Moogfest Loses $1.5 Million, Will it be Back Next Year?

Although the music, technology and art festival in Asheville, North Carolina garnered praise from attendees, artists and critics alike, Moogfest 2014 posted a loss of $1.5 million on this year’s event, according to a grant application for funding from Buncombe County.
 
Moog Music applied for a $250,000 grant, nearly three times the amount it received from the county this year, to produce the festival again next year. Yesterday, the Culture and Recreation Authority voted unanimously to deny the application, accoding to the Asheville's Mountain Xpress.
 
In the application, Moog Music included a listing of profits and losses from the 2014 event: Total expenses for the festival are listed at $2.7 million. The festival’s largest expense being talent, including performance and speaker fees, travel, lodging and meals, totaling $1.5 million.

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This year’s music programming was produced by Paxahau, the producer of Detroit’s Movement Electronic Music Festival. The lineup included M.I.A., three Kraftwerk 3D performances, a CHIC dance party with Nile Rodgers, Pet Shop Boys, Giorgio Moroder, Dillon Francis and others.
 
Income from ticket, merchandise and beverage sales totaled $1.2 million. This year’s festival drew 7,000 badge holders, up from an estimated 5,000 at the last iteration of Moogfest in the fall of 2012. An estimated 25,000 people attended the fest’s free programming.

Prior to the event, Moog Music CEO Mike Adams told Billboard that Moog invested $3 million into this year’s festival. The festival also attracted sponsors like MailChimp, Pabst Blue Ribbon and audio companies such as Sweetwater, Avid, Behringer, Sennheiser. The grant application cites $316,500 in contributions. The festival also received $90,000 in sponsorship from Bunombe Country and $40,000 from the city of Asheville in addition to $40,000 in in-kind services like police barricades, security and clean up.
 
In the grant application, Adams writes, “as a result of the success of the first year event, we have seven legitimate candidates interested in underwriting: Google, SAS, Microsoft, Red Hat, IBM, Samsung and Intel.”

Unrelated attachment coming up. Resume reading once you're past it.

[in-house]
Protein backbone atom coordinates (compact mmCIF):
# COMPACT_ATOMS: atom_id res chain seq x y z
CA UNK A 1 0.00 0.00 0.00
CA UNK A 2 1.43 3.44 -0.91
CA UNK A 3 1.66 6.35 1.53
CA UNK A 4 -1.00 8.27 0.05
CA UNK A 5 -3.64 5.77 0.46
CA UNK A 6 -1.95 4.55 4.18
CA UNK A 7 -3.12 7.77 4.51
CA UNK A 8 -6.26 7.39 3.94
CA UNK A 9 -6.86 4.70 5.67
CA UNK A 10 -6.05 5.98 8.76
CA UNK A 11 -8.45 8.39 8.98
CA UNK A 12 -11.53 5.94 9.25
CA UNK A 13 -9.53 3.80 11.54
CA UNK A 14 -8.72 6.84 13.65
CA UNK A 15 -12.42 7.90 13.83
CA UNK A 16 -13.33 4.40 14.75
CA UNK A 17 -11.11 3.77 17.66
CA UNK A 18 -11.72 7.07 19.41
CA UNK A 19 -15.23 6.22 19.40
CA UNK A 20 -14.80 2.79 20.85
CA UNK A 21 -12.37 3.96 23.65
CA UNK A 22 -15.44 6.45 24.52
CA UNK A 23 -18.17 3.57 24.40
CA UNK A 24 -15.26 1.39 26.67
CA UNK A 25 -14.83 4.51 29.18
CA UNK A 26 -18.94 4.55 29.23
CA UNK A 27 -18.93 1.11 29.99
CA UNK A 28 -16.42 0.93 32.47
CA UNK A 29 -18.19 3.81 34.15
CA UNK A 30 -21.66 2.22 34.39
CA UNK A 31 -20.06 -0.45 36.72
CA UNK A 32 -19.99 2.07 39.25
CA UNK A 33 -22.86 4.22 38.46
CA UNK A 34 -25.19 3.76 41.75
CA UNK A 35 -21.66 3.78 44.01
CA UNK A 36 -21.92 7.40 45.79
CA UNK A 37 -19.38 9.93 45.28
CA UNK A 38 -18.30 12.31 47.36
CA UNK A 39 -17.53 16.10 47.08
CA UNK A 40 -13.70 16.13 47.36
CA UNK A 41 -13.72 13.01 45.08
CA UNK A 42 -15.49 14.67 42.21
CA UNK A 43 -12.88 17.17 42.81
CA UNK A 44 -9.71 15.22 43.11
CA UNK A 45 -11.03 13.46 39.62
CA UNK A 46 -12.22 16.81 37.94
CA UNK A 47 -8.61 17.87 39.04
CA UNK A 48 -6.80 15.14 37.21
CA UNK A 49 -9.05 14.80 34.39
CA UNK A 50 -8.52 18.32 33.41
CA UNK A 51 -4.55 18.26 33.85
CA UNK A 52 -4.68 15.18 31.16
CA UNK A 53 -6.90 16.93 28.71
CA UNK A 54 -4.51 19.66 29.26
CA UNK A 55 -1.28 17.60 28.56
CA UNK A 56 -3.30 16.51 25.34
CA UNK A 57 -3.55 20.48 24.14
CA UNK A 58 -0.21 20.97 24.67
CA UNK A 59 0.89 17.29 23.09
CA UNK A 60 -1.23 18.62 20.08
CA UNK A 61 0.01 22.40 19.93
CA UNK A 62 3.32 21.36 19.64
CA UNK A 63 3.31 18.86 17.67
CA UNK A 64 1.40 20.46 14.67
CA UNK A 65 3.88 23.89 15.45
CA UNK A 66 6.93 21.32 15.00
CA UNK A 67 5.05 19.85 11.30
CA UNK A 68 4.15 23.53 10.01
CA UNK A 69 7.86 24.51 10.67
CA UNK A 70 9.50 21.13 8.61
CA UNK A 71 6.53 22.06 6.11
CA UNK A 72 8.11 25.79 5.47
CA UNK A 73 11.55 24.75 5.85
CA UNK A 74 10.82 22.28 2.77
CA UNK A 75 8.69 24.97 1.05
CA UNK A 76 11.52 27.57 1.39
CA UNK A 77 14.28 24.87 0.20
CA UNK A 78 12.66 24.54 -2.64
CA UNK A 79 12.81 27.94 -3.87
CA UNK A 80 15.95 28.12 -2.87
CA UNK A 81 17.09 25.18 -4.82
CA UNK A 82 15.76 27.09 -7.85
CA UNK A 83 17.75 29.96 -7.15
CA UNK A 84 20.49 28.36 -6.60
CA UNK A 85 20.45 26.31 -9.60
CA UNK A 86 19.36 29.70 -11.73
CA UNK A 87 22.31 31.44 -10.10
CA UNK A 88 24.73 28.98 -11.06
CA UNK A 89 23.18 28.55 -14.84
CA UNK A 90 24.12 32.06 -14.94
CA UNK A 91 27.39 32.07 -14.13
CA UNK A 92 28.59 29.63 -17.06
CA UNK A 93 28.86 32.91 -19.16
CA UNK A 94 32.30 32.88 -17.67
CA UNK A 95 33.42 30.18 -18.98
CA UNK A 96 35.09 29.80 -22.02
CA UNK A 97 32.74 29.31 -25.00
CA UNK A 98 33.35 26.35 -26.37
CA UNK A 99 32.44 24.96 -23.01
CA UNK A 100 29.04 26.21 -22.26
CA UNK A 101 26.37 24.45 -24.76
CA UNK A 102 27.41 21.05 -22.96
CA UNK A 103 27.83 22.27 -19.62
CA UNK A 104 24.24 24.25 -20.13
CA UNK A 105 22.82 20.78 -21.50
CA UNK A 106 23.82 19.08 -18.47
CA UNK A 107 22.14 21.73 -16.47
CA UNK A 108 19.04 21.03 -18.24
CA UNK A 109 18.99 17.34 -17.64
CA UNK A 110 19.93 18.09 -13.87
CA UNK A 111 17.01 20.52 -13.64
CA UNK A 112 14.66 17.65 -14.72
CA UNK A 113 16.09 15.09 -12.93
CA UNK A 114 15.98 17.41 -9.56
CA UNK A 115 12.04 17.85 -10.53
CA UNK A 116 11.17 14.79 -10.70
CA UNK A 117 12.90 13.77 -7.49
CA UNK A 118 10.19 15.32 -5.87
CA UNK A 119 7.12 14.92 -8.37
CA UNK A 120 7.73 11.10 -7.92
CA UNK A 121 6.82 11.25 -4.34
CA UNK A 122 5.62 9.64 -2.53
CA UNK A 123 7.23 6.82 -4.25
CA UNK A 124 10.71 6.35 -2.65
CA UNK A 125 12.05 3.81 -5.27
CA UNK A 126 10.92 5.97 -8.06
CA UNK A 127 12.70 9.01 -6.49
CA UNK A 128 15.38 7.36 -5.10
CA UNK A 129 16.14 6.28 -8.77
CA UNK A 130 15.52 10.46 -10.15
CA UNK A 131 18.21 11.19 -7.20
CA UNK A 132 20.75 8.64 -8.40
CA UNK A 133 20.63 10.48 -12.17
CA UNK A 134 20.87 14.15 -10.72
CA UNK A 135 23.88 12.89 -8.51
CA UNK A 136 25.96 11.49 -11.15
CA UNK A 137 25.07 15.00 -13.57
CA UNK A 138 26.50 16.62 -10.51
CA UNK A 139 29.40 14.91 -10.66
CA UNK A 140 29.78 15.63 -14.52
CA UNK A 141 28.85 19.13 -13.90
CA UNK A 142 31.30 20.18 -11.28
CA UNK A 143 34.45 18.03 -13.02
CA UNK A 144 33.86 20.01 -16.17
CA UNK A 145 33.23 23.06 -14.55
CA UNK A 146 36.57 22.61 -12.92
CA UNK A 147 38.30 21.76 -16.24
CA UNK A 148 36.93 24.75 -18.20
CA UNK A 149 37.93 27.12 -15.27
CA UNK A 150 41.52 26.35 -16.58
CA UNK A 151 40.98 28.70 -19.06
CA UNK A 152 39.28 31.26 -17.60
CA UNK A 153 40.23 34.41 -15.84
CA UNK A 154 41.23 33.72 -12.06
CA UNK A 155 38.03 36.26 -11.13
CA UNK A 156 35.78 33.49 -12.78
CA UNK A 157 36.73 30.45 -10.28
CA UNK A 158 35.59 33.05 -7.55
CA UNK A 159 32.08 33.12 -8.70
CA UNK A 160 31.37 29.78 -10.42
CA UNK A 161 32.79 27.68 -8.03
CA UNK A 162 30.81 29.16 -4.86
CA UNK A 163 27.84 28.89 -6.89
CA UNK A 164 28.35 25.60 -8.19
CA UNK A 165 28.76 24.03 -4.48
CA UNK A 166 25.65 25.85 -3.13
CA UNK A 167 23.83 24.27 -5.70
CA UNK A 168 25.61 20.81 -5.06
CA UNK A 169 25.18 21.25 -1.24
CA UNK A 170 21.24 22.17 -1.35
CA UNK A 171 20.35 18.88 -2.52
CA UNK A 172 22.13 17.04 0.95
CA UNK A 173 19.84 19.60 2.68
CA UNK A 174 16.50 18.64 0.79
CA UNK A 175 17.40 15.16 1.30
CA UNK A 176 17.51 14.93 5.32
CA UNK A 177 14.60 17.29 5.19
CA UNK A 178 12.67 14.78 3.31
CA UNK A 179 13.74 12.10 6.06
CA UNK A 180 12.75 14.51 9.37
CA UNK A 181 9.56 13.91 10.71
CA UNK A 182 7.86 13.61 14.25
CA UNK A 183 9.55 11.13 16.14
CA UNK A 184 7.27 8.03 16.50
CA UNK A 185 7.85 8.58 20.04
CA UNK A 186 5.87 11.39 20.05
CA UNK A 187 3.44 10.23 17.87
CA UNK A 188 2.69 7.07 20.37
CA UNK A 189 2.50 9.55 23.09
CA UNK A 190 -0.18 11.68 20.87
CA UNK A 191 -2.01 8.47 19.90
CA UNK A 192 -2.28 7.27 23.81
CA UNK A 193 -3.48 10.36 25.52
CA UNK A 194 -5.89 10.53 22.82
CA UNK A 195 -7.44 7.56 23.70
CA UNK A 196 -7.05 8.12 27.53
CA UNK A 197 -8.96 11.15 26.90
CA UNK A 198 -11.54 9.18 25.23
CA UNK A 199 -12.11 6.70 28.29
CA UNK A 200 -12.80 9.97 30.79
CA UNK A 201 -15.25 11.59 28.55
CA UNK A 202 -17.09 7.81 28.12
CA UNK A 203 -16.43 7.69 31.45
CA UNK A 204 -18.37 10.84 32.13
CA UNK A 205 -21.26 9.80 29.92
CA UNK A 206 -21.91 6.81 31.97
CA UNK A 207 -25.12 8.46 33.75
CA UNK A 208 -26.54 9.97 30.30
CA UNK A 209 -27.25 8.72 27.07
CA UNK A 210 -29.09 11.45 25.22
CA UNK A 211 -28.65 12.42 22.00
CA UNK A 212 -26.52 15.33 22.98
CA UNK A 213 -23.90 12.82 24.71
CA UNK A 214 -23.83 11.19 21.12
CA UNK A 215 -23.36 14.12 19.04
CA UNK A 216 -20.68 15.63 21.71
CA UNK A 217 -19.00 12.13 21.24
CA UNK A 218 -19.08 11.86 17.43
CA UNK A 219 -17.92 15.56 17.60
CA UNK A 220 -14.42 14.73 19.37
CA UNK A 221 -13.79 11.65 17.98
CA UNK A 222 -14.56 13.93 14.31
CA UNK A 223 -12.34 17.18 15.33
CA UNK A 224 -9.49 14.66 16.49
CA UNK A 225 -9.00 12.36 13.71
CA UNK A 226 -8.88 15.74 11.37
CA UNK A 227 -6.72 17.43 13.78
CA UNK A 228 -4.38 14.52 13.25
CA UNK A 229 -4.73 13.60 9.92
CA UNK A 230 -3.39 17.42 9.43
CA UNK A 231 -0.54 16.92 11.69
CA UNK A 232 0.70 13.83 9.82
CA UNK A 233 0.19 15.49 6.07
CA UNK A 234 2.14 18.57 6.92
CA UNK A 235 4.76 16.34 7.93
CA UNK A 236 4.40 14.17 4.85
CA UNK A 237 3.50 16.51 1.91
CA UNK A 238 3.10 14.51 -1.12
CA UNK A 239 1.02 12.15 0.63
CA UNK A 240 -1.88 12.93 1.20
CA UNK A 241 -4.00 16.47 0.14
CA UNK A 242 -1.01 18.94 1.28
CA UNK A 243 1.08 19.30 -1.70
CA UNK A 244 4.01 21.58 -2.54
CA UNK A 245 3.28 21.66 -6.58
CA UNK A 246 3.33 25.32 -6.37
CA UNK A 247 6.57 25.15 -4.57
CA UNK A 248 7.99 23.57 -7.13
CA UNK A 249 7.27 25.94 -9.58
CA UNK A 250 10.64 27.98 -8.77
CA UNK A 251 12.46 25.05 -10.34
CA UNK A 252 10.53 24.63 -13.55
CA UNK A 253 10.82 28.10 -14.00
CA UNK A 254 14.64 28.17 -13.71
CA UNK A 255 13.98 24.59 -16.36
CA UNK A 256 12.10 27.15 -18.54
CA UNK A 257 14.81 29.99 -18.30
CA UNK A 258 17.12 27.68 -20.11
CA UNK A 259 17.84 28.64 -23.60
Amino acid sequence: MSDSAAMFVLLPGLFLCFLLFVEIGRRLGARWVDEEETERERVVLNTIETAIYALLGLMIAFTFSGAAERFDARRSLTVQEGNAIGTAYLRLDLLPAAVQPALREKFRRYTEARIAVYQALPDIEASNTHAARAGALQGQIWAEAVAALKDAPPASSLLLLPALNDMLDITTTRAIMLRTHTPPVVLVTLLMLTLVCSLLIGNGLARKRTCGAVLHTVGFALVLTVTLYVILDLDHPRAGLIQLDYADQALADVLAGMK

Both Adams and Moog Music Brand Director Emmy Parker previously indicated to Billboard that Moog considered this year’s event an investment and did not expect to profit. Billboard reached out to Moog Music for comment on the festival’s loss, but did not hear back at press time.
 
Ashley Capps of AC Entertainment, the agency that co-produces Bonnaroo with Superfly Productions and previously produced Moogfest, told the Asheville Citizen-Times, “The four years that we did (the festivals), they made money one year, broke even another and lost money for two years.” Moog Music cut ties with AC Entertainment last year, and AC put on a separate, unaffiliated festival in Asheville in the fall of last year, the Mountain Oasis Electronic Music Summit. That festival has since been discontinued.

Asheville has a population of about 86,000 people (US Census Bureau) and the city has roughly 7,200 hotel rooms. Asheville’s largest venue, the Thomas Wolfe Auditorium at the U.S. Cellular Center at about 2,500, reached capacity for M.I.A.’s performance. Many smaller clubs and venues also reached capacity, like Flying Lotus at the Orange Peel (about 1,000) and Moderat at Diana Wortham Theater (500 seat theater). Approximately 90 percent of Moog Fest badges this year were five day passes, priced at $299.

All of which raises question can a well-curated and innovative event like Moogest reach scale and turn a profit in a city the size of Asheville? A question no doubt Moogfest itself is surely pondering.